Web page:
You may shy away from homeschooling your child because the general consensus dictates that children learn social skills at school. Give that some thought for a moment and you'll realise that you're the one who taught your kids how to share, be polite, exercise manners and develop patience and kindness. As for functioning in society - another common cry against homeschooling espoused by experts: as long as you reinforce social skills at home, how could your kids not be able to function in the wider world?
The bottom line: longstanding policy and plenty of experts dictate that, for social and academic development, children are better off learning in school. Homeschooling success stories - well-educated, socially adjusted people who make valuable contributions to society tell a different story.
The Home v. School Debate
To understand the difference between home and school learning, you have to accept that learning happens in a diverse range of circumstances, not only in a school.
In a homeschool scenario, kids are not restricted by their age to what they can learn, nor do they have any qualms about accepting information given through different approaches. Kids are naturally curious; they are not particular about the subject matter being taught so long as they are permitted to follow any line of enquiry to its conclusion. And testing? Often, it's treated more like a game - or, at least, an event that doesn't cause massive stress.
Home educated children learn through the experiences and activities provided by their parents and sometimes others - say, a tutor or another homeschooling parent.
These may be quite structured, formalised academic activities at home, online, or in-home educating groups. Or they may be less formal activities chosen by the child from their own interests or play, experimentation, or perhaps outings to museums or field trips into nature, social events, arts and crafts, or everyday activities like cooking or caring for animals.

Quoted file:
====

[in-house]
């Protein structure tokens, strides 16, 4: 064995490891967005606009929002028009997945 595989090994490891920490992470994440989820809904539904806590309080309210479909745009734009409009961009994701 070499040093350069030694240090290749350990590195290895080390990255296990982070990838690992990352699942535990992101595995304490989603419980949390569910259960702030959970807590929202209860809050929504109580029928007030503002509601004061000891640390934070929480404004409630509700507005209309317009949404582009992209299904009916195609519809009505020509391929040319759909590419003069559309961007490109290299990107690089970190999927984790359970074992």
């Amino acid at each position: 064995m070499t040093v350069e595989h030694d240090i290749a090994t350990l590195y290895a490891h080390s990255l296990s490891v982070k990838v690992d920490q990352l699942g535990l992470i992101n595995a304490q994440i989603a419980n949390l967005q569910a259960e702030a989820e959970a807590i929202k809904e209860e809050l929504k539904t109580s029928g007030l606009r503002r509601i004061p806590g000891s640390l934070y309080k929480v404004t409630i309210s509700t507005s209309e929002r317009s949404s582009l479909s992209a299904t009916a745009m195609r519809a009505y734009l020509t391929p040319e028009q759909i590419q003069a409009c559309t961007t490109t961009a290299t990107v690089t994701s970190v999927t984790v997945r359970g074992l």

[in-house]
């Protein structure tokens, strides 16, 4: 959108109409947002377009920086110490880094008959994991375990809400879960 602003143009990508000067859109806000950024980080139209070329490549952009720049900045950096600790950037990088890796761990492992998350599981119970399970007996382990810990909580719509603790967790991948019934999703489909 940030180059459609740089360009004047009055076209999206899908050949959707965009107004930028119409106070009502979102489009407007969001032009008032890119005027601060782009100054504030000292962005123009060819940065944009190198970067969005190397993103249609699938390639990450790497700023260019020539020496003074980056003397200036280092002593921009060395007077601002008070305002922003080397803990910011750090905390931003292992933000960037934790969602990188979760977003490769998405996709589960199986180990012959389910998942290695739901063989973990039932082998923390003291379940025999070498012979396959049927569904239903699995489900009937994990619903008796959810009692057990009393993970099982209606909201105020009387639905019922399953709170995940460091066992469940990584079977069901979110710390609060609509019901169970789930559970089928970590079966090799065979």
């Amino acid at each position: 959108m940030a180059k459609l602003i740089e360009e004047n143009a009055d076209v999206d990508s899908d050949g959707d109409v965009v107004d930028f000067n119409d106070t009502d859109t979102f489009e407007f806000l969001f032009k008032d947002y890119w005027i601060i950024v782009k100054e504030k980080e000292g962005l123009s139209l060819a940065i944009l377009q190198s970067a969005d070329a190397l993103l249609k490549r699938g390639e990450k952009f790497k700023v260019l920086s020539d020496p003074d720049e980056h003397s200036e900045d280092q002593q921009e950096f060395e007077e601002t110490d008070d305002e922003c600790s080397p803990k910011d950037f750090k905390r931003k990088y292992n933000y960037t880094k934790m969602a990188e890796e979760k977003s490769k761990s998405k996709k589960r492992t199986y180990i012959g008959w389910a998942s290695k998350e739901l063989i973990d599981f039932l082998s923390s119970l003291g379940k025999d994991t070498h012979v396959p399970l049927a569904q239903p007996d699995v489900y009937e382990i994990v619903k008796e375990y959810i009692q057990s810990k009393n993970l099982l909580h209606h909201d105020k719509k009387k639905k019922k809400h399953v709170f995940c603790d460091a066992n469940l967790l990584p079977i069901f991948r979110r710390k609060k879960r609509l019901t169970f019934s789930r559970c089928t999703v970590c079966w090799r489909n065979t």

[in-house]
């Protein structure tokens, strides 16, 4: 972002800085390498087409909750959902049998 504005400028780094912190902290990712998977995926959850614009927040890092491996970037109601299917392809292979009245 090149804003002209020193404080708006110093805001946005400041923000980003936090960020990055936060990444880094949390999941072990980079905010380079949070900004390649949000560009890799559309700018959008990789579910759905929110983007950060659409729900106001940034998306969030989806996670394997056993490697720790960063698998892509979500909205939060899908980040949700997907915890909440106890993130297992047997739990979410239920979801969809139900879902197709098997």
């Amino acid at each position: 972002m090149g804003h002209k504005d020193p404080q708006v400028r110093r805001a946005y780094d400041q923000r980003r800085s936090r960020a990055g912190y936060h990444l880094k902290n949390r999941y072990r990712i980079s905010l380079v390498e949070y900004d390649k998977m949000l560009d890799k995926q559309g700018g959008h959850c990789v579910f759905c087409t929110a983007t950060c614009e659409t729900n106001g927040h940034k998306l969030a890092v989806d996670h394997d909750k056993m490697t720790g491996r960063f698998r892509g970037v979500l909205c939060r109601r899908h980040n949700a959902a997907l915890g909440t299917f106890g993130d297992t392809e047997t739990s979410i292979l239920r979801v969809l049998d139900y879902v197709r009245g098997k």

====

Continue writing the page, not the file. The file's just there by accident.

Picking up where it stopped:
All stimulating experiences provoke learning and, through these experiences and discussions, children build a wide range of skills and all the knowledge they need.
To drive that point home, let's look at one academic exercise: reading.
Children do not need a reading scheme to learn how to read. Some home educating families have never used one. Instead, kids and caregivers enjoy books together in a natural setting, maybe snuggling on the sofa, while out on a picnic or in a library reading circle.
Parents read to their kids as long as they want to be read to - it may take years for a child to prefer reading on their own. When mum and/or dad notice the child wants more independence, they encourage reading of a variety of written materials. As the reader progresses in their understanding - both of life and the written word, s/he will ultimately gravitate to online texts, notices, comics and other materials that interest them.
By making reading a natural and pleasurable activity, these children become competent readers, usually with a lifelong hunger for the written word.
Most notable in this method of modelling the joy and mechanics of reading: there is no pressure to read at a specific level by a certain age. Some readers may acquire the skill quickly and easily when they're very young while others might catch on when they're much older. Either way, by the time they’re teenagers, no one would recognize the precocious or reluctant reader from years before.